We arrive at Arena Sports, mostly indoor soccer, but we’re hear for bouncy castle-land. At around 10:45AM, the bike rack’s mostly empty, but the parking lot is very full. I think it’d be nice if there were more bicyclists around, right? Bouncy castle time is only until 11:30AM, and I’m asked if I would I still like to get in? Of course.
It’s carpeted inside, so Luca gets to crawl around a bit, I surreptitiously check my iPhone and (coincidentally) read yet another article about how cyclists and cycle facilities make car drivers miserable. I try to rest but Leo can’t leave me alone and wants me to play with him. So then I carry around Luca and climb up places I shouldn’t one handed with the baby—and slide down steep slides carrying Luca which is probably not a good idea either. In any case, I want to rest not bounce.
Around closing time, Leo pees himself. This I discover after he asks me to take him to the bathroom. When removing Leo’s pants they’re quite wet. Of course, I find plenty of Luca’s clothes, no change of pants that will fit Leo. I put Leo into a diaper sans pants, and he looks fairly ridiculous as he’s half naked wearing rubber boots. And sadly, Leo looks tired and miserable, especially after giving him a hard time about not going to the toilet. I give up further discussion, and we head to the U District Farmer’s Market for food.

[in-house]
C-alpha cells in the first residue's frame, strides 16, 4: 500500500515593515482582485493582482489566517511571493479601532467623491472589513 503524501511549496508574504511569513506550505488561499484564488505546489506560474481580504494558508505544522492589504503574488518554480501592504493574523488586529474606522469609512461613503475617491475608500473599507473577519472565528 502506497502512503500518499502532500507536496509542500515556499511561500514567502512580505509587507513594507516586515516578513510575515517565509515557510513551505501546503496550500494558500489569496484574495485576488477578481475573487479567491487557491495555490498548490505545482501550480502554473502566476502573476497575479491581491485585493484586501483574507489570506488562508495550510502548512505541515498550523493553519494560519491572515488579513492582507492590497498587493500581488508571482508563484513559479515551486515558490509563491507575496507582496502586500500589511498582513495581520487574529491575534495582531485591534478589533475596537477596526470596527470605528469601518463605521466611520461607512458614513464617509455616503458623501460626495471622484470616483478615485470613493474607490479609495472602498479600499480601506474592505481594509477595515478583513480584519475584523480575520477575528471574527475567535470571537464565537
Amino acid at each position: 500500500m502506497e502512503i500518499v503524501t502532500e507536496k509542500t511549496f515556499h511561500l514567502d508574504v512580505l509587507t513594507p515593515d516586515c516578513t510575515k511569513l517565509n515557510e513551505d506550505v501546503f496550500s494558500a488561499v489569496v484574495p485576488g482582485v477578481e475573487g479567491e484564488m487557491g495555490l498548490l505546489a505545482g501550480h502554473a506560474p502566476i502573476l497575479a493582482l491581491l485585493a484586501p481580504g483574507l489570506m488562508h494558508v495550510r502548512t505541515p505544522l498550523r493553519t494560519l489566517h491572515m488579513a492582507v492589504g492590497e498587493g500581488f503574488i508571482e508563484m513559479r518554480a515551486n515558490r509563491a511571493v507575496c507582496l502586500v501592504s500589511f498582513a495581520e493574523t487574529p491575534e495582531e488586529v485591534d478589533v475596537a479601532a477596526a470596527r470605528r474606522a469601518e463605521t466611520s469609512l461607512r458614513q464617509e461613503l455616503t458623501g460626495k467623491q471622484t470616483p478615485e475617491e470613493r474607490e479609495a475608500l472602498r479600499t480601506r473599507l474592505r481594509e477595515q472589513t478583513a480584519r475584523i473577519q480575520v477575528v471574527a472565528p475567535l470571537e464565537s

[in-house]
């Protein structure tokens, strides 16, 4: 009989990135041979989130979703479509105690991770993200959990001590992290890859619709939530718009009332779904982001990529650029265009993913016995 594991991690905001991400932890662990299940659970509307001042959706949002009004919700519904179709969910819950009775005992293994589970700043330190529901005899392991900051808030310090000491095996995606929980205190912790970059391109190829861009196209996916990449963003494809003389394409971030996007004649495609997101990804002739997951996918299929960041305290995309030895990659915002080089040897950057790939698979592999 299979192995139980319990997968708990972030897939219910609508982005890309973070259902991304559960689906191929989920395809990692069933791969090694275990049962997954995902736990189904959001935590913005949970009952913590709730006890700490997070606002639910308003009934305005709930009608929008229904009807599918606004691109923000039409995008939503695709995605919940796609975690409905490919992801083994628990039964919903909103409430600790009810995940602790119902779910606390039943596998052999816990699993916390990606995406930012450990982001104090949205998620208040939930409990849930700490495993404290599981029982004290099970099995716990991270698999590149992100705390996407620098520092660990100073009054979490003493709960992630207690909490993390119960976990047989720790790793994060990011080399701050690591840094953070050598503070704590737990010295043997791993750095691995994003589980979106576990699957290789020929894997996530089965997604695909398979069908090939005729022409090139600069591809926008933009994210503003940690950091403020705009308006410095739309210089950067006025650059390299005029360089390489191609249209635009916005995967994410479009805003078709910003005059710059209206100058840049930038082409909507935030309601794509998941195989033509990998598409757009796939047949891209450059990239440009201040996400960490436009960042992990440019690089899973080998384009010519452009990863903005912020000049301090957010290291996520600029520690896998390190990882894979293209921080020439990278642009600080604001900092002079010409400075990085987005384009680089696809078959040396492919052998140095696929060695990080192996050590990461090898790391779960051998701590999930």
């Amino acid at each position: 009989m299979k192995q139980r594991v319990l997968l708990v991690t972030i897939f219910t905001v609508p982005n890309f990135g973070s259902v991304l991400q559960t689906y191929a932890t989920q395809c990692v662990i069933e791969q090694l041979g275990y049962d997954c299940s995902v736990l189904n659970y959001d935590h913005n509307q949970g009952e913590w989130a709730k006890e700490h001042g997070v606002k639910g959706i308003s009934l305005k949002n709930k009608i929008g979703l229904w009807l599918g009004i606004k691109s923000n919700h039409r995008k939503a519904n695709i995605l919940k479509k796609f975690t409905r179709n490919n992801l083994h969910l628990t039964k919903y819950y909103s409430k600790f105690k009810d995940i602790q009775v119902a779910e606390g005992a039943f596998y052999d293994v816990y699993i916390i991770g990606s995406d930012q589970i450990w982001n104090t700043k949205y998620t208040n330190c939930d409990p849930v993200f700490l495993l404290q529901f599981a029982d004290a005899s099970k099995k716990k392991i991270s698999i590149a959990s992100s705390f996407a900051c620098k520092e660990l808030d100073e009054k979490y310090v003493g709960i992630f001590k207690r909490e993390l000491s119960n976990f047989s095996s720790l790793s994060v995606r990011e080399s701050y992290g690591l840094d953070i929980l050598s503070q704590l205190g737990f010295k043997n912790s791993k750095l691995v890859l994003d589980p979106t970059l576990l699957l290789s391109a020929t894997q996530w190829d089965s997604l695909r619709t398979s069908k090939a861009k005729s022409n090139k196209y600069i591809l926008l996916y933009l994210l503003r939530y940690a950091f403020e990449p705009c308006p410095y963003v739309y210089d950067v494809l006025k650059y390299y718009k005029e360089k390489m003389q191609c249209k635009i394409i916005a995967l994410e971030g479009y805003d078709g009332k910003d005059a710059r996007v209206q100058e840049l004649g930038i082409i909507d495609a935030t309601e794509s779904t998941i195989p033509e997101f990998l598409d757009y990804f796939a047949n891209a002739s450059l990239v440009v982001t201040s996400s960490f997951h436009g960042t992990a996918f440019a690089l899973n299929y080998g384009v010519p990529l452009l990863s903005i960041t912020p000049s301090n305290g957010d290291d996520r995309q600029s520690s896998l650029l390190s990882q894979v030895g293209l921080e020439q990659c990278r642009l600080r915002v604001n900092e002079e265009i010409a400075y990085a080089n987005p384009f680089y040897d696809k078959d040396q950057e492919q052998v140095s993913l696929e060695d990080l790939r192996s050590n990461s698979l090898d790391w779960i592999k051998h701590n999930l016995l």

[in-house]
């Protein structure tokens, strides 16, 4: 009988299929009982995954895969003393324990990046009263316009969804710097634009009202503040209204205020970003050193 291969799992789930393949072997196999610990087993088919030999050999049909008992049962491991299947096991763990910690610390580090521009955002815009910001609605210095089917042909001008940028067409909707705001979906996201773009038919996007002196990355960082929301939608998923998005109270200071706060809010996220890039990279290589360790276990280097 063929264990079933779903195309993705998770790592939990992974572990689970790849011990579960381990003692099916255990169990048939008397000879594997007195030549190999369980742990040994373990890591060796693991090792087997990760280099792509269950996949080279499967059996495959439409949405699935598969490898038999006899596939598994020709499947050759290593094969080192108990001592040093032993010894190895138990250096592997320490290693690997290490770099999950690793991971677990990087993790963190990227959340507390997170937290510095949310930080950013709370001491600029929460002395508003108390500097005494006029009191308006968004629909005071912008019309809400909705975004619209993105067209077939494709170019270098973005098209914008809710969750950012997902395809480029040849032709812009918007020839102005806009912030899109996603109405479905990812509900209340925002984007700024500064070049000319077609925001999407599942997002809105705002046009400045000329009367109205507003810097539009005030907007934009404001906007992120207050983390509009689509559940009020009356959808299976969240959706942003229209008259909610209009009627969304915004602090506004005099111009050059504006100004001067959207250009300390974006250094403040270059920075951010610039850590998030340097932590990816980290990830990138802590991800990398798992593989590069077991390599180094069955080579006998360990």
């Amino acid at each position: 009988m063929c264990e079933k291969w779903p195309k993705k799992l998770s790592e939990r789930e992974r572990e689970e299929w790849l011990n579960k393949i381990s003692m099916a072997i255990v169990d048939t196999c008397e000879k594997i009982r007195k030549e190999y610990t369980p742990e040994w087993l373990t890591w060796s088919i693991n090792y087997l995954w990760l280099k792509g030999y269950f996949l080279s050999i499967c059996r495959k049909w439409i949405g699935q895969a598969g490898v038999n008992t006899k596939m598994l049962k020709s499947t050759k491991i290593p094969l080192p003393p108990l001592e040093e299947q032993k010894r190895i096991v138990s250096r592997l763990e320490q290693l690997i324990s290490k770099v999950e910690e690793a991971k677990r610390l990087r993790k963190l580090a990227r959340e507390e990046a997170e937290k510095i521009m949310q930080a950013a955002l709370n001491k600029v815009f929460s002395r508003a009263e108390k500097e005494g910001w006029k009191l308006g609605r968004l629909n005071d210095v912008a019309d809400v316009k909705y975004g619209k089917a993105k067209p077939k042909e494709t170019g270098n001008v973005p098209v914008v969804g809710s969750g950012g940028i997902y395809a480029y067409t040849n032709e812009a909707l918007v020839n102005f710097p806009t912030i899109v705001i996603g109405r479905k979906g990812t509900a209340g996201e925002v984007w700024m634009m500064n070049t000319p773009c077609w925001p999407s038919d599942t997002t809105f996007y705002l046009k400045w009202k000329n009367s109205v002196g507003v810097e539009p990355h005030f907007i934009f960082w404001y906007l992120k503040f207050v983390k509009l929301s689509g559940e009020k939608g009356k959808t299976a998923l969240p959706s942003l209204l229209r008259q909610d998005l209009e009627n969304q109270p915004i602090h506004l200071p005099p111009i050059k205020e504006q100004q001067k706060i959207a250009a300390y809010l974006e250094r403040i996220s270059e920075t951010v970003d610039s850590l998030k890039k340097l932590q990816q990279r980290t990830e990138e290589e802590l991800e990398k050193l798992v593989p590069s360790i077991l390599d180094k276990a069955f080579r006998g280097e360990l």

Again with the hills! Ravenna Boulevard’s quite a nice ascent, but fairly excruciating with the weight. I’m hungry but Leo’s now fast asleep, so how are we going to eat? On the flip side, Luca now has an opportunity to eat before we do. I place Leo still in his seat down on the sidewalk, lean him on a building so his head is leaning back, and feed Luca some soup and cantaloupe.
I do my grocery shopping carrying Luca in one hand, trying to pick out veggies with the other. And then the rest of the market is a bit of similar one-armed juggling. I forgot the carrier for Luca, sadly, so I’m stuck lugging Luca’s baby car seat.
Once Leo’s awake we can shop and eat. Leo’s a good follower, fortunately, so I managed a sweep of the stands I like. There’s no wood fired pizza today, which was promised to Leo, but Salvadoran food is good if not better. Luca can eat the cooked plantains, and Leo likes rice and beans.
I find a spot on some grass so we can all sit, but what little grass there is is in the vicinity of some ripe smelling dog shit. Leo and I are shouting kusai! 臭いよ！(it stinks!) to the heavens. I get clever and try to kick the shit into the street, but my kicks are not far enough and the sun has its way with ripening it more on the pavement. Well, I’m hungry so I do what I can to not smell it. And I feed both kids at once. Luca after eating his plaintain is in search of more food crawls up my leg and gets himself fed some part of our pupusas.
Fed, I’m hot. I load the bicycle, take off my long sleeved shirt—now I’m half naked!—and do what I can with two kids and a ton of groceries going home.